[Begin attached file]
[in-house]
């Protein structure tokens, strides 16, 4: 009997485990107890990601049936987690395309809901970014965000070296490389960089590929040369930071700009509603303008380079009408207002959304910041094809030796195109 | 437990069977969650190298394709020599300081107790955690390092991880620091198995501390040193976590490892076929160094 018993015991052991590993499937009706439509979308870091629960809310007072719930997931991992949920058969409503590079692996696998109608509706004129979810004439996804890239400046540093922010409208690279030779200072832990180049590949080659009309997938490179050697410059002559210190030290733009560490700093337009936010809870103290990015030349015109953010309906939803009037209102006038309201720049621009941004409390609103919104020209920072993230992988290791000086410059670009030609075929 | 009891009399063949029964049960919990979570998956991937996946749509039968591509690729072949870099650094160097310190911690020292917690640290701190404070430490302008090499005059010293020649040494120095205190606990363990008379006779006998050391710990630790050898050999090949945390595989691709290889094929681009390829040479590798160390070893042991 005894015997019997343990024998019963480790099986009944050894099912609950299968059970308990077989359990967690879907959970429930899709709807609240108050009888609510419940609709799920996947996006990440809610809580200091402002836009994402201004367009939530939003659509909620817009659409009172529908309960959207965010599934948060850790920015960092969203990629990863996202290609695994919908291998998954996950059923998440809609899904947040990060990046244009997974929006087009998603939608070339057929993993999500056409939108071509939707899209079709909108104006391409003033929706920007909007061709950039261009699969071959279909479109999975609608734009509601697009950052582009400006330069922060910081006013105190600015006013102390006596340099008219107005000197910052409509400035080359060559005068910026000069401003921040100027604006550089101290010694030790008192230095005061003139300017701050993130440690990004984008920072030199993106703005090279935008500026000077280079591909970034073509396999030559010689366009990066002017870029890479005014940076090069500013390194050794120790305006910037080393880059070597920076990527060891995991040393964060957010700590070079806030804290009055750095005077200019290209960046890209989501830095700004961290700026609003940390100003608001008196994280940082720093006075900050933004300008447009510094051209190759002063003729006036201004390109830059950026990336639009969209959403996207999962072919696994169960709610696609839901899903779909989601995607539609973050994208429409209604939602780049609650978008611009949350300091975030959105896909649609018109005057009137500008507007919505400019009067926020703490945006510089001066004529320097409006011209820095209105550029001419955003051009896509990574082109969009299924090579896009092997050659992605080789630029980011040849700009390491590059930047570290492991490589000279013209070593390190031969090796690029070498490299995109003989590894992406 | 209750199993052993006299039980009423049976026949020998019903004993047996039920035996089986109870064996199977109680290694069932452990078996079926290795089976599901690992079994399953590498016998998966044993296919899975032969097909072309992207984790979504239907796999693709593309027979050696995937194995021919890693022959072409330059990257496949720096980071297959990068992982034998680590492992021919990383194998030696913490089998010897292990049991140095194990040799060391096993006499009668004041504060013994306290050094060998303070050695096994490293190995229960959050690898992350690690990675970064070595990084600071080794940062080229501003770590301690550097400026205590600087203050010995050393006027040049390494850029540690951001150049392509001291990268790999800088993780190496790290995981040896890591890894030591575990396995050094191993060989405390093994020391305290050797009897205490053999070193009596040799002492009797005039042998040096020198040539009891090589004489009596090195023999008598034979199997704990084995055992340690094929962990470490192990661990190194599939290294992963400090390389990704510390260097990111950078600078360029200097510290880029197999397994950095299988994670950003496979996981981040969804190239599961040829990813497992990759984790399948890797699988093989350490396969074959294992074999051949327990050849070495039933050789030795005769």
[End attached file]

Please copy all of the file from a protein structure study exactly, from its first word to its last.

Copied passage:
[in-house]
């Protein structure tokens, strides 16, 4: 009997485990107890990601049936987690395309809901970014965000070296490389960089590929040369930071700009509603303008380079009408207002959304910041094809030796195109 | 437990069977969650190298394709020599300081107790955690390092991880620091198995501390040193976590490892076929160094 018993015991052991590993499937009706439509979308870091629960809310007072719930997931991992949920058969409503590079692996696998109608509706004129979810004439996804890239400046540093922010409208690279030779200072832990180049590949080659009309997938490179050697410059002559210190030290733009560490700093337009936010809870103290990015030349015109953010309906939803009037209102006038309201720049621009941004409390609103919104020209920072993230992988290791000086410059670009030609075929 | 009891009399063949029964049960919990979570998956991937996946749509039968591509690729072949870099650094160097310190911690020292917690640290701190404070430490302008090499005059010293020649040494120095205190606990363990008379006779006998050391710990630790050898050999090949945390595989691709290889094929681009390829040479590798160390070893042991 005894015997019997343990024998019963480790099986009944050894099912609950299968059970308990077989359990967690879907959970429930899709709807609240108050009888609510419940609709799920996947996006990440809610809580200091402002836009994402201004367009939530939003659509909620817009659409009172529908309960959207965010599934948060850790920015960092969203990629990863996202290609695994919908291998998954996950059923998440809609899904947040990060990046244009997974929006087009998603939608070339057929993993999500056409939108071509939707899209079709909108104006391409003033929706920007909007061709950039261009699969071959279909479109999975609608734009509601697009950052582009400006330069922060910081006013105190600015006013102390006596340099008219107005000197910052409509400035080359060559005068910026000069401003921040100027604006550089101290010694030790008192230095005061003139300017701050993130440690990004984008920072030199993106703005090279935008500026000077280079591909970034073509396999030559010689366009990066002017870029890479005014940076090069500013390194050794120790305006910037080393880059070597920076990527060891995991040393964060957010700590070079806030804290009055750095005077200019290209960046890209989501830095700004961290700026609003940390100003608001008196994280940082720093006075900050933004300008447009510094051209190759002063003729006036201004390109830059950026990336639009969209959403996207999962072919696994169960709610696609839901899903779909989601995607539609973050994208429409209604939602780049609650978008611009949350300091975030959105896909649609018109005057009137500008507007919505400019009067926020703490945006510089001066004529320097409006011209820095209105550029001419955003051009896509990574082109969009299924090579896009092997050659992605080789630029980011040849700009390491590059930047570290492991490589000279013209070593390190031969090796690029070498490299995109003989590894992406 | 209750199993052993006299039980009423049976026949020998019903004993047996039920035996089986109870064996199977109680290694069932452990078996079926290795089976599901690992079994399953590498016998998966044993296919899975032969097909072309992207984790979504239907796999693709593309027979050696995937194995021919890693022959072409330059990257496949720096980071297959990068992982034998680590492992021919990383194998030696913490089998010897292990049991140095194990040799060391096993006499009668004041504060013994306290050094060998303070050695096994490293190995229960959050690898992350690690990675970064070595990084600071080794940062080229501003770590301690550097400026205590600087203050010995050393006027040049390494850029540690951001150049392509001291990268790999800088993780190496790290995981040896890591890894030591575990396995050094191993060989405390093994020391305290050797009897205490053999070193009596040799002492009797005039042998040096020198040539009891090589004489009596090195023999008598034979199997704990084995055992340690094929962990470490192990661990190194599939290294992963400090390389990704510390260097990111950078600078360029200097510290880029197999397994950095299988994670950003496979996981981040969804190239599961040829990813497992990759984790399948890797699988093989350490396969074959294992074999051949327990050849070495039933050789030795005769």